Owning real estate can be a roller coaster for the thrill-seeking investor looking to diversify their portfolio. While some look to real estate investment trusts (REITs) to invest in real estate commodities, others seek larger returns by purchasing and managing their own real estate. Many investors are dissuaded from purchasing rental real estate because of the cost to buy and operate. Others simply don’t know what to do with it once they’ve bought their first house, apartment, or piece of land.
Below are a few tools to keep in mind as you buy and manage real estate properties. Using proper real estate management techniques, the return on your investment could be greater than any you would get working a desk job, investing in the stock market, or any other investment avenue.
Know Your Risk
It is no secret that real estate, in its myriad of forms, is an extremely risky investment. However, I would argue that whether you’re investing in apartments, land, a fixer-upper, or a single-family home, your risk can be substantially diminished through an honest assessment of yourself, your resources, and your skills and weaknesses.
Are you a handyman? If not, a fixer-upper probably isn’t the best choice, unless you want to share potential returns with architects, construction crews, and the like. Can you deal with people efficiently? If not, don’t buy a multi-unit apartment property where you’ll have to communicate with multiple tenants – possibly on a daily basis. Are you familiar with the area? If you don’t know anything about the market or its demographics, look elsewhere.
Presently, I work for a real estate property manager and developer in Gainesville, Florida. We specialize in Gainesville apartments near the University of Florida campus. This allows us to know our target market and significantly lower our risk. By establishing a competent maintenence staff, we are able to please tenants and free up our own time simultaneously.
A huge issue in times of economic turmoil is the distance a dollar can take you. If inflation rises, a salaried or hourly worker will be stuck with their wage and will be forced to spend more on daily necessities. This leaves less disposable income for recreation and leisure. Compare this with an apartment property manager. If his/her costs increase, the apartment manager simply increases rent to match inflation.
Real estate returns are linked directly to the prices on the market. As inflation, the rise in prices of an economy’s goods and services, increases, so will housing costs. This means that the higher prices on food, gas, etc., will not affect your income through real estate. The only problem is, a lazy landlord may miss their opportunities to increase rents and be stuck with inflation eating away at their rental income.
Growing up around real estate and property management companies, I learned early how real estate could be used to combat fluctuations and price changes in the market.
Gauge the Time You Invest
Are you working 80 hours a week or more on your property? Vacation rentals, apartments in low-income areas, and poorly constructed buildings can cause an owner to invest all of their time into management and maintenance of the property. Calculate your hourly income through your apartment property or house rent. Then understand that for each hour you have to work to organize a monthly renter or replace that moldy floorboard you are losing money.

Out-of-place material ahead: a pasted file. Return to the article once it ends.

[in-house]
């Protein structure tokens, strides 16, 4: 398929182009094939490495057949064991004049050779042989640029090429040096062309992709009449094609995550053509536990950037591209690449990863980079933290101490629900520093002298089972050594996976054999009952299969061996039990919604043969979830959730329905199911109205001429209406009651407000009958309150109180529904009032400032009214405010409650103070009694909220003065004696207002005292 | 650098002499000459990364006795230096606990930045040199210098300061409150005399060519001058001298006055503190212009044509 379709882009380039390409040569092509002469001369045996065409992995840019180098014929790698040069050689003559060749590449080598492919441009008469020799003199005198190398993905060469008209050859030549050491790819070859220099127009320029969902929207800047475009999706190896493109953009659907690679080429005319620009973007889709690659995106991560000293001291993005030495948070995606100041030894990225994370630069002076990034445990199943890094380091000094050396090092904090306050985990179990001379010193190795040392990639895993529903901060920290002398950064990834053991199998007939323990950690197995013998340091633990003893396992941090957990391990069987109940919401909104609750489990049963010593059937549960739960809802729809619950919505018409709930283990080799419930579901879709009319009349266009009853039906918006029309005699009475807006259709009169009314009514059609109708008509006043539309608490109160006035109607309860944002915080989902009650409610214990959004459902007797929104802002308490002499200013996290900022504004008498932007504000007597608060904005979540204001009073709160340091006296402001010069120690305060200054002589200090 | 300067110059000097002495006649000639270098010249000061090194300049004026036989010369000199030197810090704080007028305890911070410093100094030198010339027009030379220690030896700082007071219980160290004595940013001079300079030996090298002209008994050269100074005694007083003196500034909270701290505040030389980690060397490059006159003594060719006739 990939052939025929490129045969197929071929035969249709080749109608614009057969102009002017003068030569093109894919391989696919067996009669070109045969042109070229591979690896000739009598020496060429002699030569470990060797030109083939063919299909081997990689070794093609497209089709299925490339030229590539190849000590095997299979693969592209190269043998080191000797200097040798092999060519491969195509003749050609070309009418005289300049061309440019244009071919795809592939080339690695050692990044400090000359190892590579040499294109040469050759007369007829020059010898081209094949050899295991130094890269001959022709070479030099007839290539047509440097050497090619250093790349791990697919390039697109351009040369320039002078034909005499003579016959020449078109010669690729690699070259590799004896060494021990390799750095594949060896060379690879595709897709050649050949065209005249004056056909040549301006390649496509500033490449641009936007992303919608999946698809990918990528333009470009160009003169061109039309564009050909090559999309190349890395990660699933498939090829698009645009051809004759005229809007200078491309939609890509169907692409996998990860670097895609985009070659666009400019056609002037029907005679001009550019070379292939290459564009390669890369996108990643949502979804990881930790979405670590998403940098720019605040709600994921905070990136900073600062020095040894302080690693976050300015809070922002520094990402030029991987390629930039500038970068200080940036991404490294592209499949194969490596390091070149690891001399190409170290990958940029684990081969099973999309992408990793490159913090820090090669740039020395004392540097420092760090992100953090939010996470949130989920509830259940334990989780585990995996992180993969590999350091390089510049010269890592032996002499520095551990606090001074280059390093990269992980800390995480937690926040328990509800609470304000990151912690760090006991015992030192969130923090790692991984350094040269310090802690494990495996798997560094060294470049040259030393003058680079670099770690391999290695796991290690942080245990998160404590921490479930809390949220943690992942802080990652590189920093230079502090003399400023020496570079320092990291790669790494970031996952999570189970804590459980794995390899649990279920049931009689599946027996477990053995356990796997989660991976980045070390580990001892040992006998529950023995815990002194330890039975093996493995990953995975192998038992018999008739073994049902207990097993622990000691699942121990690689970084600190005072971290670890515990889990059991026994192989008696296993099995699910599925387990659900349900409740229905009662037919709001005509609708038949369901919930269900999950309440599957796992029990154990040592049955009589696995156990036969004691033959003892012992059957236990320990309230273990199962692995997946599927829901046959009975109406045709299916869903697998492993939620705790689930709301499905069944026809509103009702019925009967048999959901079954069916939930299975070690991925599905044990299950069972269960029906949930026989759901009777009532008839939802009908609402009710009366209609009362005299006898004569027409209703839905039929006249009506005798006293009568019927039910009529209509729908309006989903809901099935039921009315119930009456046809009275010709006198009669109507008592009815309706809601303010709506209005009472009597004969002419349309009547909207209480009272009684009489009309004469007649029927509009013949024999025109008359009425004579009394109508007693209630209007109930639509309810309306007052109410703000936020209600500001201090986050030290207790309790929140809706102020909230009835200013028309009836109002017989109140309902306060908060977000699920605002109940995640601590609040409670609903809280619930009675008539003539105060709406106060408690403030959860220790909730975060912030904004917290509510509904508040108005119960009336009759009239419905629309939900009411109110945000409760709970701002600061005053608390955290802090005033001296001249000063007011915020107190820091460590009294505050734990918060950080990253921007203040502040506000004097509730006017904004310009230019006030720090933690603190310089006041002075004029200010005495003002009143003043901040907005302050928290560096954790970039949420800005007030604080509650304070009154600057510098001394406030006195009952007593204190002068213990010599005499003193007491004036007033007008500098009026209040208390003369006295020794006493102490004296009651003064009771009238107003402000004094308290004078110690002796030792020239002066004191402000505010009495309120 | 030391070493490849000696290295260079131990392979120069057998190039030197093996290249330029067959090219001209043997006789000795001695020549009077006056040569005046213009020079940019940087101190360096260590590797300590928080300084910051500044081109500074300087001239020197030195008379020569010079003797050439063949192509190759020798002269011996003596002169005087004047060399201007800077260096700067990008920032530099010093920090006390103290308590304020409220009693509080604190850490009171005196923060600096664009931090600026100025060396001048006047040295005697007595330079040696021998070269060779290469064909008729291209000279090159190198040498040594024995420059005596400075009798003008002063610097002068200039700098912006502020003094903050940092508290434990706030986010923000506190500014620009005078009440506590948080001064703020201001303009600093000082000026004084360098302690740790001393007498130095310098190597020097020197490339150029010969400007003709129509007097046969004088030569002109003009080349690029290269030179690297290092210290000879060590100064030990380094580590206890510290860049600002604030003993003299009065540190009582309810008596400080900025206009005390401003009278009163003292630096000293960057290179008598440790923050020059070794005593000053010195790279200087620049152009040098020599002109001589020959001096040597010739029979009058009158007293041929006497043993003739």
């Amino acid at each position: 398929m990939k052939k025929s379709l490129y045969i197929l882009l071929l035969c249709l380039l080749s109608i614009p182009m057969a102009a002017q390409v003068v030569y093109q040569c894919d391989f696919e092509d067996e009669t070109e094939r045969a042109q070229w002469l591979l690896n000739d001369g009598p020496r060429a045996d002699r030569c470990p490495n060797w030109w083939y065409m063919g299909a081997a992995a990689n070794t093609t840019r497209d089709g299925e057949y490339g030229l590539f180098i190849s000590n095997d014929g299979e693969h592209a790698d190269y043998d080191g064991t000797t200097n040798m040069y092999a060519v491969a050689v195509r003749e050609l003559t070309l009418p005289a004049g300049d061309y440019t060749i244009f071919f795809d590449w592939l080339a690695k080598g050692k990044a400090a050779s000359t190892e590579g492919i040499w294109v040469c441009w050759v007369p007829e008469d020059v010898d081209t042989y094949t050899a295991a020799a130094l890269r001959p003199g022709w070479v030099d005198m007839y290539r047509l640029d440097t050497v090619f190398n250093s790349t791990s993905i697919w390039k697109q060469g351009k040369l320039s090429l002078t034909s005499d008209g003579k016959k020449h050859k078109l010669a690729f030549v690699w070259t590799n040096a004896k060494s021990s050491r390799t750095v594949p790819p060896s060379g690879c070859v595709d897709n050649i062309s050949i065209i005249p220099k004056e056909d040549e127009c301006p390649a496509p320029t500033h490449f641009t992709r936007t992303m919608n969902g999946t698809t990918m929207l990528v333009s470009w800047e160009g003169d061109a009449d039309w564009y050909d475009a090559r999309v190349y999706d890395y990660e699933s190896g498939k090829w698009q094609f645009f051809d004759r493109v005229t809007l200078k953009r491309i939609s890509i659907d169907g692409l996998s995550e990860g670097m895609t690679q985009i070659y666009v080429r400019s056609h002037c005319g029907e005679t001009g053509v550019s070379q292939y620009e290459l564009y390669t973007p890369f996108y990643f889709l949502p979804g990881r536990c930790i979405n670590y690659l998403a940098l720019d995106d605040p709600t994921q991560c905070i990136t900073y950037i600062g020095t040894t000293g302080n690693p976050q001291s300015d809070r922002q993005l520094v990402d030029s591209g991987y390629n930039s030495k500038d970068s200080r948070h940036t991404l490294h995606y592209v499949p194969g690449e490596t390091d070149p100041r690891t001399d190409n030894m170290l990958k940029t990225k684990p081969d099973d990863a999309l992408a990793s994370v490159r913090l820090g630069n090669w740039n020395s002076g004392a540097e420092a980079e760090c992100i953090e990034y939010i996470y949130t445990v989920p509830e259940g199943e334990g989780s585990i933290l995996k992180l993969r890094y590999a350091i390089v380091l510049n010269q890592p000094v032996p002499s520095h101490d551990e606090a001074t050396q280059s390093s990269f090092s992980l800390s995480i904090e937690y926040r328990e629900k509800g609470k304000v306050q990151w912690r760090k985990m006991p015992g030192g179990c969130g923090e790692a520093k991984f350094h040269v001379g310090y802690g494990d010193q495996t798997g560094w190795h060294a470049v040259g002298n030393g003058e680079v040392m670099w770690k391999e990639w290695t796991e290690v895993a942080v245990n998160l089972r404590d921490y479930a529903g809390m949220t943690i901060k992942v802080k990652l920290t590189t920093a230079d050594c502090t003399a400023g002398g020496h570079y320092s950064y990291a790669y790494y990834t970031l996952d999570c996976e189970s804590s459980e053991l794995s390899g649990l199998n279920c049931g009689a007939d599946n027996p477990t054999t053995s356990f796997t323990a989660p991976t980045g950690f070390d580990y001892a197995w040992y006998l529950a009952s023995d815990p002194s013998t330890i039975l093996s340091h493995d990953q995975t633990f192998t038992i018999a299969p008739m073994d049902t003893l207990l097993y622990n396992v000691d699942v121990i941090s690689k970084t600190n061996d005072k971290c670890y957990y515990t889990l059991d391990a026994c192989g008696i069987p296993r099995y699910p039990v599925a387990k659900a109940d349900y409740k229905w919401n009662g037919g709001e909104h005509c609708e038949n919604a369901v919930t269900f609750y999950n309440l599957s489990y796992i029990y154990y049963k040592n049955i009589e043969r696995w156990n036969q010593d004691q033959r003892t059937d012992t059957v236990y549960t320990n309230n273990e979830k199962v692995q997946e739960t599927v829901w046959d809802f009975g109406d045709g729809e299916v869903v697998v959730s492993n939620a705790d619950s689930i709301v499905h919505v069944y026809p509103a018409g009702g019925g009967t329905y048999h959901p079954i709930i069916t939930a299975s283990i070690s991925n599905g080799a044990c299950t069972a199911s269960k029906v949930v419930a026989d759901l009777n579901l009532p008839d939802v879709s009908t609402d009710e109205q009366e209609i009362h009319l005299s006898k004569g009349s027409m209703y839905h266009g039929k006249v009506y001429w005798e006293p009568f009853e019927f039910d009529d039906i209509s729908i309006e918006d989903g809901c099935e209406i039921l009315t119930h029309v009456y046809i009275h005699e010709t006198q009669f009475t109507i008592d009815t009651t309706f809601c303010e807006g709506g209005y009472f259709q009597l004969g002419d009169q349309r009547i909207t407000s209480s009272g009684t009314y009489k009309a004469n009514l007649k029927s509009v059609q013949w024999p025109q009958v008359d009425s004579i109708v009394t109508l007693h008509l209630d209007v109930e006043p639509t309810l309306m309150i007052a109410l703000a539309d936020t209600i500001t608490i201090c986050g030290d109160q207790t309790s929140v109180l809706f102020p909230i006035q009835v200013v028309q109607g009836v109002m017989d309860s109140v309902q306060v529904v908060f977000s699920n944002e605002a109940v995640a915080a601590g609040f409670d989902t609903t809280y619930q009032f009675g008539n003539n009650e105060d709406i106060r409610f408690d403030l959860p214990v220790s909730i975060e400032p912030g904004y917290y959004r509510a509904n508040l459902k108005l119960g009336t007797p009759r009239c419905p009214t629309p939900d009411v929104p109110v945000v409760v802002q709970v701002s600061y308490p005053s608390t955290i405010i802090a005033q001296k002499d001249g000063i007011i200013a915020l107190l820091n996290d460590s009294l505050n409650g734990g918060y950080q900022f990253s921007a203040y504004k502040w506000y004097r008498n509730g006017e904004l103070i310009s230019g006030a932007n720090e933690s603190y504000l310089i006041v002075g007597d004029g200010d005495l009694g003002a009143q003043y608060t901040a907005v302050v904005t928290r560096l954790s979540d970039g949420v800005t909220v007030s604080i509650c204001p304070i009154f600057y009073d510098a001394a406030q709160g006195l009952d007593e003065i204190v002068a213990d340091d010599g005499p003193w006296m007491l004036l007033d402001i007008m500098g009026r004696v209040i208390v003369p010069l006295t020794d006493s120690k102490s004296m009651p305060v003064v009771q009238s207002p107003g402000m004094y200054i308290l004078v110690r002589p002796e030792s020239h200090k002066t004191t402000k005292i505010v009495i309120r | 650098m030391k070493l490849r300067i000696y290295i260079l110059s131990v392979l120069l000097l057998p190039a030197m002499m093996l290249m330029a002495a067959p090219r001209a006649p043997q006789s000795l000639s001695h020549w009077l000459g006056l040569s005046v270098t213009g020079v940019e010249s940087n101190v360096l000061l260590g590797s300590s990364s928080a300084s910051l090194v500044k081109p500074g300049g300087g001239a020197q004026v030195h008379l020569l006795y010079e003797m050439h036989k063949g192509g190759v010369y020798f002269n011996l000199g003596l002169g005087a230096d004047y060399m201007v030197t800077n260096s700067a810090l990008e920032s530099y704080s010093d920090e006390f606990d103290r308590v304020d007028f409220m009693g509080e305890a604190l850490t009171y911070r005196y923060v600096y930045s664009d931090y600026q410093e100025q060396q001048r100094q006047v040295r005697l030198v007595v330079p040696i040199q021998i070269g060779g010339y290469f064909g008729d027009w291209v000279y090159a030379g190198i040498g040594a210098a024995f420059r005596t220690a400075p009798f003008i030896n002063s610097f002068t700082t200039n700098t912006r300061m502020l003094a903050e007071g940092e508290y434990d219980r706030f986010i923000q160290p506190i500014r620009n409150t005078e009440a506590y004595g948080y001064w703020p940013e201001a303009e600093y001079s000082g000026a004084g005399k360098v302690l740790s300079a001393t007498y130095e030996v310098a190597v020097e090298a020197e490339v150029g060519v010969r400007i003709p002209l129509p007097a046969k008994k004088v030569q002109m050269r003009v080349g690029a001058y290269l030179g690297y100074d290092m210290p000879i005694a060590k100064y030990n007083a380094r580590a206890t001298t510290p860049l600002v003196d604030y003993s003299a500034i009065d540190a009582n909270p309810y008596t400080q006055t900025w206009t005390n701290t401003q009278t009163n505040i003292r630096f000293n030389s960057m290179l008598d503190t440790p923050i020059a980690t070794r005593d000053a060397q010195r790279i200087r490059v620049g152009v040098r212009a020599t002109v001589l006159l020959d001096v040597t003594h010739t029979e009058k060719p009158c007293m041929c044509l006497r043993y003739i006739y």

When looking to buy apartment rental properties, I have two questions I repeatedly ask myself: How soon will this building start generating income after the purchase? And, How much weekly/monthly personal time will I have to put into maintenance and management after the purchase?
If you are new to the real estate game, don’t look to spend your life savings on a down payment for a multi-million dollar apartment complex. Start at square one: looking for the perfect location where you know people will want to rent. In Gainesville, individuals know that apartments and houses for rent near the University of Florida’s campus are in high demand. As long as the properties are well-kept, they will easily rent. Similarly, areas near research parks and technology communities are usually great places to attract tenants.
Once you’ve targeted a location, meet with a realtor. Get any information from them about the local market and any properties you might visit. Look at small duplexes and houses. Once you have that down you can move forward, but the management and operation process should take time to get used to. Be sure to utilize the many tech-based resources at your fingertips to help you with legal documents, tenant background checks, property histories, and similar interests.
Real estate is exciting because it is risky and your return is what you make of it. There are a number of factors that go into a successful apartment property or single-family home or any other rental property. Utilizing these tips, you can limit the time you spend on your investment and increase the return from it. By keeping your finger on the pulse of the market and your own property, you will free up your time and allow the real estate to work for you.
About the Author
Josh Steppling is a Marketing Associate for Trimark Properties, a company that manages Gainesville apartments and commercial properties near the University of Florida. Josh has managed businesses regarding real estate and property management and has knowledge and experience across the advertising and marketing spectrum. Josh also runs a Gainesville Apartments Blog that discusses real estate near UF and innovation in Gainesville and is a graduate of the Warrington College of Business at the University of Florida. Go Gators!